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The craftsman
Volume XXX, Number 2 (May 1916)

Book reviews,   pp. 221-26a PDF (1.7 MB)

Page 222

T HE notes for the study of design with
      which this book deals are the result
      of the author's experience as in-
structor in decorative design for a period of
years at the College of the City of New
York and at the Woman's Art School of
Cooper Union. Compiled to meet the prac-
tical requirements of studies, it deals brief-
ly and directly with the subjects at hand.
We are reproducing a few of the designs
printed in this book as examples of the re-
sults attained by school children from ap-
plication of the principles developed in this
book. This book is primarily for reference,
guide and inspiration to amateurs and
school students.
  The table of contents reveals that such
subjects as decorative motives, systems of
arrangement, symmetry, balance, radiation,
color contrast, color harmony, animal and
flower motives, lettering and information
on photo-engraving, line cuts, Ben Day
tints, line tones, etc., are given most detailed
consideration. The following quotations
give a better idea of the concise style of this
book, which is one of the Wiley Technical
Series, edited by J. M. Jameson, Girard
College, than any word of approval we
could write.
  "There are two kinds of design: i. That of
two dimensions, known as applied or deco-
rative, and that of three dimensions, com-
monly called constructive. The second has
to do with the manufacture of objects in-
volving length, breadth, and thickness, such
as buildings, furniture, and utensils of all
kinds. This book treats in no way of con-
structive design. It is concerned entirely
with the study of design of two dimensions,
applied or decorative. This study, especial-
ly as pertaining to the enrichment of sur-
faces, adds immeasurably to our perception
of beauty in form, color, and texture.
  "2. The creating of patterns for the en-
richment of surfaces demands, first, the in-
vention of a suitable decorative motive
(also called figure, or unit), and, second,
the selection of that system of arrangement
which will govern and facilitate the use of
this motive. ...
  "Decorative or applied design must not
detract from the usefulness of the object to
which it is applied. It should give added
use, or added beauty, or both.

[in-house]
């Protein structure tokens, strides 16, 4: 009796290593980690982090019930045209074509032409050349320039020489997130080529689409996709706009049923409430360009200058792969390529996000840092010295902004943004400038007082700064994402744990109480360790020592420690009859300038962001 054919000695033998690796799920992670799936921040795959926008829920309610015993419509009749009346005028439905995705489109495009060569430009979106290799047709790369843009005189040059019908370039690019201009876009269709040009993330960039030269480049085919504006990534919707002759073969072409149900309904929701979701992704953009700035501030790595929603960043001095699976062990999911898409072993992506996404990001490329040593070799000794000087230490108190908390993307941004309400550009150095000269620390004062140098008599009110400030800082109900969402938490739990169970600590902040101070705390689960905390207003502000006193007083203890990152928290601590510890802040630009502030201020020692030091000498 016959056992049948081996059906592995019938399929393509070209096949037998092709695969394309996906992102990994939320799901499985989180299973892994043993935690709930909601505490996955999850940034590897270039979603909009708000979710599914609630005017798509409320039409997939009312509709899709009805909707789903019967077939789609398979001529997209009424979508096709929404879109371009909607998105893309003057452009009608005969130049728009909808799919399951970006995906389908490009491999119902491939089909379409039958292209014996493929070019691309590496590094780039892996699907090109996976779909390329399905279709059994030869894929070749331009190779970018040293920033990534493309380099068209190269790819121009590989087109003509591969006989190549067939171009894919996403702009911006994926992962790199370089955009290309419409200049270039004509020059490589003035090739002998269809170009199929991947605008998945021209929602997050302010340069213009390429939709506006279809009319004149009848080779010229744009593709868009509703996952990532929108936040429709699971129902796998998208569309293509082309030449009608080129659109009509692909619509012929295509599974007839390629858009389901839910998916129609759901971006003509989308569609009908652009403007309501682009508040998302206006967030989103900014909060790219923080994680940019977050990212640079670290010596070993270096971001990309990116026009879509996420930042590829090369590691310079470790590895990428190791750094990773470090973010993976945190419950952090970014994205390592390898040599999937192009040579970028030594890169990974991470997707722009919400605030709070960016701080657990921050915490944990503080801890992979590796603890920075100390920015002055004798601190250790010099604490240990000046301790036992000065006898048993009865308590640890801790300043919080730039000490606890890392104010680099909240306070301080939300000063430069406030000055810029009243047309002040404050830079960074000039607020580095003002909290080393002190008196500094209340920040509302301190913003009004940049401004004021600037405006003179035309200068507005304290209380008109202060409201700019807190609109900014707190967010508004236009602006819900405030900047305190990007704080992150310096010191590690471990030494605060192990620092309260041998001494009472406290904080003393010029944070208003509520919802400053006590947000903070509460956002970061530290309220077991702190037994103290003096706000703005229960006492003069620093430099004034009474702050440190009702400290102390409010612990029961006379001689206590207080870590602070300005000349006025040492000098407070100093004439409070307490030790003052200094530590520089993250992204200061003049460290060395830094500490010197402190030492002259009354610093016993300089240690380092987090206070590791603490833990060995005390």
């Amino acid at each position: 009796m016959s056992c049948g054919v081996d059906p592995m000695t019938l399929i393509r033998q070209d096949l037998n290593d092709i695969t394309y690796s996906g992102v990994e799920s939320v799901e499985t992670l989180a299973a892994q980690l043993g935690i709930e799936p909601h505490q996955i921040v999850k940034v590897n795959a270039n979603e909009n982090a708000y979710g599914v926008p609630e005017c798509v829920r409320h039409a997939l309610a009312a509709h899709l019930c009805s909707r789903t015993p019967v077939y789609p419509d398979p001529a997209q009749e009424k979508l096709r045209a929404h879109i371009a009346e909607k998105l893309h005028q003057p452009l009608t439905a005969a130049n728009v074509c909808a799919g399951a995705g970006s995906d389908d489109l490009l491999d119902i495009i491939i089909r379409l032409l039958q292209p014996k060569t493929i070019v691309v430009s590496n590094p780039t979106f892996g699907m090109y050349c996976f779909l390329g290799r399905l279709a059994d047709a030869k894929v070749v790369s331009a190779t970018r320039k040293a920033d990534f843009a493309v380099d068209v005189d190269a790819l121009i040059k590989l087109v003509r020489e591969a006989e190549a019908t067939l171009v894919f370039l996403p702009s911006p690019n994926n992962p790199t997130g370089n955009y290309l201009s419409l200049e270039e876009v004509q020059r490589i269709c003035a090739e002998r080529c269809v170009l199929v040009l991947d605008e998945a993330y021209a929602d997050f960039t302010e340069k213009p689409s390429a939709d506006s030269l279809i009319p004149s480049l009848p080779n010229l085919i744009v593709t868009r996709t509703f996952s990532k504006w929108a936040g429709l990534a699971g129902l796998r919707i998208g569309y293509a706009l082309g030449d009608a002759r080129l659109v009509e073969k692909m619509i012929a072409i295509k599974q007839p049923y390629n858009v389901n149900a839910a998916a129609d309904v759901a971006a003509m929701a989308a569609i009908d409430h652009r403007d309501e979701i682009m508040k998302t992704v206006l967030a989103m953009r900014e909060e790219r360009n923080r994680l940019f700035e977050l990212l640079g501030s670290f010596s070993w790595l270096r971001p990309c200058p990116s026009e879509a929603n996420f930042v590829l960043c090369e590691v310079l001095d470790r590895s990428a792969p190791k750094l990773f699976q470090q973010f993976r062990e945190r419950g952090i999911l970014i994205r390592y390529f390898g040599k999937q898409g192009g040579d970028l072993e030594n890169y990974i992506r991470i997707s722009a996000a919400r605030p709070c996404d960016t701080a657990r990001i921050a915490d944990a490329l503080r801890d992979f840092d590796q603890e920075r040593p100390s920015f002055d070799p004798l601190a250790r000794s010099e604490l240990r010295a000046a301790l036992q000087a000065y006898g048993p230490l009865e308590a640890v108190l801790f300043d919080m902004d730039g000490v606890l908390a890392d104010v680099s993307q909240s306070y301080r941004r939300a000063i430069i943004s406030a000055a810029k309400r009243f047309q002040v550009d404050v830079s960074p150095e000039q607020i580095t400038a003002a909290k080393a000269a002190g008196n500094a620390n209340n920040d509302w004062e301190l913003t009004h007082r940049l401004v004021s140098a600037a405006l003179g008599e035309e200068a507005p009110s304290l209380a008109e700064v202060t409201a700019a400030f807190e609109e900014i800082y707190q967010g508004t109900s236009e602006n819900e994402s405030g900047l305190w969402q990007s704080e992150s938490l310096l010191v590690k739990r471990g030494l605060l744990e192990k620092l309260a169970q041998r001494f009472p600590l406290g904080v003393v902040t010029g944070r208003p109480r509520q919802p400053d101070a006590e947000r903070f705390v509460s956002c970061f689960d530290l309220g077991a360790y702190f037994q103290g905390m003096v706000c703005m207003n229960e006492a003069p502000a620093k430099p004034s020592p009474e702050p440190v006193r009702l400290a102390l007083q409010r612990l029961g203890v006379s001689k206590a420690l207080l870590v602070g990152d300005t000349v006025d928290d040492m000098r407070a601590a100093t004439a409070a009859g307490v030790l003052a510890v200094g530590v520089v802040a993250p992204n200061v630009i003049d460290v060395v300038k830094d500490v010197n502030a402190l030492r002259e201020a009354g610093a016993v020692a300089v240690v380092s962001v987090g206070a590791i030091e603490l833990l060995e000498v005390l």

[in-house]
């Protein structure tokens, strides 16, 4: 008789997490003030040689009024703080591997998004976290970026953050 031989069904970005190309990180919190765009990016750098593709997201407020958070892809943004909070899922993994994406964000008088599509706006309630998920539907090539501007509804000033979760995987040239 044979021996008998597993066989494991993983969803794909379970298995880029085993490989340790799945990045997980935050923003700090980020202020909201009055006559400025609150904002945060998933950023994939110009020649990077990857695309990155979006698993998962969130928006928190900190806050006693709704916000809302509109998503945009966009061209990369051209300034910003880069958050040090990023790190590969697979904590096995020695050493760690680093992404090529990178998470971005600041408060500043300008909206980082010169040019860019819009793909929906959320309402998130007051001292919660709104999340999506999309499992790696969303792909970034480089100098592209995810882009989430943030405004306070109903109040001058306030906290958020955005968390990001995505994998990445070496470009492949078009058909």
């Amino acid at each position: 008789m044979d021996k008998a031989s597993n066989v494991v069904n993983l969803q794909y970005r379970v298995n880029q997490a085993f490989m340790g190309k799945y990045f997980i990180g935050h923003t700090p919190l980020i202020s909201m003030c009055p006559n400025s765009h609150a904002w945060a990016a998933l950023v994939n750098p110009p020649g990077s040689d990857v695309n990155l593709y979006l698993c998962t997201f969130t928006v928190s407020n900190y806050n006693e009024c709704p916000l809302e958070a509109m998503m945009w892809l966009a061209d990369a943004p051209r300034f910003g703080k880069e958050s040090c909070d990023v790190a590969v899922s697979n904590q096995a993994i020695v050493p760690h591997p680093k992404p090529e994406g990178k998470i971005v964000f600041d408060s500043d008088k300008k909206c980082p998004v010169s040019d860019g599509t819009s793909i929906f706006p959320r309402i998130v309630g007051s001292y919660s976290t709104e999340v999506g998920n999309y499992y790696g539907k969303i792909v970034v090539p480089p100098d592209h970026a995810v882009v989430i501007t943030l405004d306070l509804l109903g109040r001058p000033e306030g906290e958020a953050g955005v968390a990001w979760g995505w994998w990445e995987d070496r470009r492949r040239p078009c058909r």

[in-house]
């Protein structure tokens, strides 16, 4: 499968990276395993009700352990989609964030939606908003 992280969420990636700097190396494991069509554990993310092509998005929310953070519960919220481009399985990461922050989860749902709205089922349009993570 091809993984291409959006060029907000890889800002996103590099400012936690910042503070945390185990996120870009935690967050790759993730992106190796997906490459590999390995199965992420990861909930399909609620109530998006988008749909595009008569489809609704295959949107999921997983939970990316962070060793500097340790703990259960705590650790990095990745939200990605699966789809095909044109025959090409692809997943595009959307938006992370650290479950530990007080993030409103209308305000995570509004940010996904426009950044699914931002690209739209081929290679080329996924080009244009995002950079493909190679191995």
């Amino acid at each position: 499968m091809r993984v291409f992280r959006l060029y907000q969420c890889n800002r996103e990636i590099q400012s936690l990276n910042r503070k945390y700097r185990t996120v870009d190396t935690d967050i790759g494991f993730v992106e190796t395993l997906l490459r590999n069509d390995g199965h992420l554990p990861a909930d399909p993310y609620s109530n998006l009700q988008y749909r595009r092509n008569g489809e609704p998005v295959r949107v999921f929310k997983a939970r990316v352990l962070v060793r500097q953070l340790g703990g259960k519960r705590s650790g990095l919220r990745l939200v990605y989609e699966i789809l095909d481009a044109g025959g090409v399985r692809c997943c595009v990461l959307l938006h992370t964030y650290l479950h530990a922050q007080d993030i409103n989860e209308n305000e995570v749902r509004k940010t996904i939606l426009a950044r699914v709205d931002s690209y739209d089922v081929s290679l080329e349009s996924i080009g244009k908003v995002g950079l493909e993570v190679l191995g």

"In the making of designs for a specific
purpose, we must consider carefully the iu
to which the thing decorated is to be put
The fact that a rose-motive is of itself C*
cellent and entirely in good taste as a de*.
rative unit for wall paper does not guarat,.
tee its fitness as a decoration for a cook-
ing utensil. The forethought this involve
we call the consideration of fitness to put-
pose ...
  "In making designs for surfaces that are
intended to attract the eye as well as to a-
pear beautiful, an understanding of color
contrast and emphatic spotting of a form or
forms is of the greatest importance. Color
contrast, however, is like strong drink; it
must not be used intemperately. Color con.
trast is particularly useful for posters, for
all advertisements in fact.
  "On the other hand, in making designs
for surfaces that are intended to be beauti-
ful rather than striking, color harmony and
quiet, dignified arrangement of the motives,
producing an effect of repose and 'live-with.
ableness,' are absolutely essential. This is
the case with wall papers, ceiling decors"
tions, rugs, fabrics and book covers in*
tended for the library table rather than for
the news-stand." (Published by John Wiley
& Sons, Inc., New York. Illustrated. 73
pages. Price $1.5o net.)
        HE day is coming-perhaps it is alA
        ready here-when the Japanese
    "Tprint will become the spiritual
         possession of a wider circle than
that limited group of collectors who have
been devoted to it in the past. Alien though
this art is, it has power to penetrate to re-
gions of the mind which Western art too
often leaves unsatisfied.
  "Because of the fact that the best Jap-
anese prints are so superb an expression of
the sense of form, they may be rated high
as cultural agents. In them the eye finds
little or no distraction occasioned by mere ",
subject.  Here speak the pure elements of
artistic creation, liberated from combination
with elements of accidental and personal"
charm.   They contain the quintessence of
all those harmonious and significant quaIl-
ties which men desire of life.   He who.'
really takes them into his consciousness will i
be repelled by disorder, dullness, and ind&"
terminateness all his days. And probabli
the world will be saved by its hatred or
these things. Therefore the Japanese print
cannot be regarded as primarily a patt

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